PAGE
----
BY RYAN BROSMER
Ian MacKaye is a significant figure in the music scene, especially the Washington punk scene for which he helped craft the “D.C. sound” that was made famous around the world by his Dischord Records label. He help meld punk and hardcore with a positive, drug-free lifestyle known as straight-edge. His bands, especially Minor Threat and Fugazi, are legendary. These bands are a big deal to a lot of people and for many of them, MacKaye is a sort of folk hero.
For the last decade or so–coinciding with Fugazi going on hiatus–MacKaye has been playing with partner Amy Farina under the name The Evens. And for their first-ever show outside of D.C., the band is playing a solo Fredericksburg All Ages gig at Read All Over Books this Sunday, 11/11, right around a week before the release of their new album ‘The Odds’.
If Minor Threat was hardcore punk and Fugazi was post-hardcore, The Evens are–as dubbed by the Washington Post–post-post-hardcore. But really, it’s more accurate to describe it as shoegaze-y indie-rock. With MacKaye on guitar, Farina on drums and both on vocals, it’s like a mellow White Stripes with integrity.
It’s rare that a musical legend gets to be alive to enjoy his growing status and see it perpetuate. And it might be even more rare for these legends to pass through town for a performance in the back of a little bookstore.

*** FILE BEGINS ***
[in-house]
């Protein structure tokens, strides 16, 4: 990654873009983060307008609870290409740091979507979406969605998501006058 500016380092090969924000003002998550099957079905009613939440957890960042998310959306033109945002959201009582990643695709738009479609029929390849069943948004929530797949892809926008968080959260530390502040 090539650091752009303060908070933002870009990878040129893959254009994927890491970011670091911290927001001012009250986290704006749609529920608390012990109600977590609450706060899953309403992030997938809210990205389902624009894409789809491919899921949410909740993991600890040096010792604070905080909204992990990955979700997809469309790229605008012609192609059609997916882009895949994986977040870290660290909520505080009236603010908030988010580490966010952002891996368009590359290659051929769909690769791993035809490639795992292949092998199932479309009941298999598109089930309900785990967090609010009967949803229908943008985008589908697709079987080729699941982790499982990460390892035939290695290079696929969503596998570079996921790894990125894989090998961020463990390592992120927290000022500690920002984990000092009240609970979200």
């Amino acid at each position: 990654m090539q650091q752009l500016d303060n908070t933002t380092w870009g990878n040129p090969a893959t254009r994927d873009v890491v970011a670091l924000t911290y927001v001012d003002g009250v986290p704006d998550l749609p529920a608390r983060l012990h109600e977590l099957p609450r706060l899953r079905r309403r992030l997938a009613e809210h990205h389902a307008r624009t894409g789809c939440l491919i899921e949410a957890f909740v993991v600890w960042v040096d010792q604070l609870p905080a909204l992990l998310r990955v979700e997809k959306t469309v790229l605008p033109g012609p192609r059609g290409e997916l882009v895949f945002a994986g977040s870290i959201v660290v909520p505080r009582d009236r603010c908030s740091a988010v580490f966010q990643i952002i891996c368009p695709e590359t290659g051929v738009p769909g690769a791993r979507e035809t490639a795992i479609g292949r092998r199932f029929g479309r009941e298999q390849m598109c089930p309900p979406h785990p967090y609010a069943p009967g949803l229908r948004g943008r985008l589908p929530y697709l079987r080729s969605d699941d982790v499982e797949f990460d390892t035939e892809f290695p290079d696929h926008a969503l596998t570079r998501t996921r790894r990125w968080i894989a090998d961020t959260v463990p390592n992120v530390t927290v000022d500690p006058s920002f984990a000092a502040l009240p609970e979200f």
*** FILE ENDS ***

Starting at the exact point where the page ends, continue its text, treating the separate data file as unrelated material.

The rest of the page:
I’ve been a part of the “punk” scene since my middle school days, being told to wipe the markered-on X’s (the symbol of MacKaye’s straight edge movement) off my hands (I need to find that teacher and thank her). Though I’ve never been much of a fan of MacKaye’s music, I can understand and respect the occasion of this show.
Though when mentioning to fans and organizers that the show goes against FAA’s own formula/mission of always pairing young local acts with bigger name touring acts the response has consistently been, “Yeah, but it’s Ian MacKaye.” And that’s probably a good enough reason. MacKaye is deserving of somewhat reverential treatment and special recognition. He has done great things for the all-ages music movement across the country, just as FAA has here locally. It’s definitely a big catch for FAA.
And with the kids these days still fairly enthusiastic about the works of MacKaye, who is 50, and Fredericksburg housing it’s own fair share of aging punk rockers, this one might really push the upper limits up the whole all-ages aspect.
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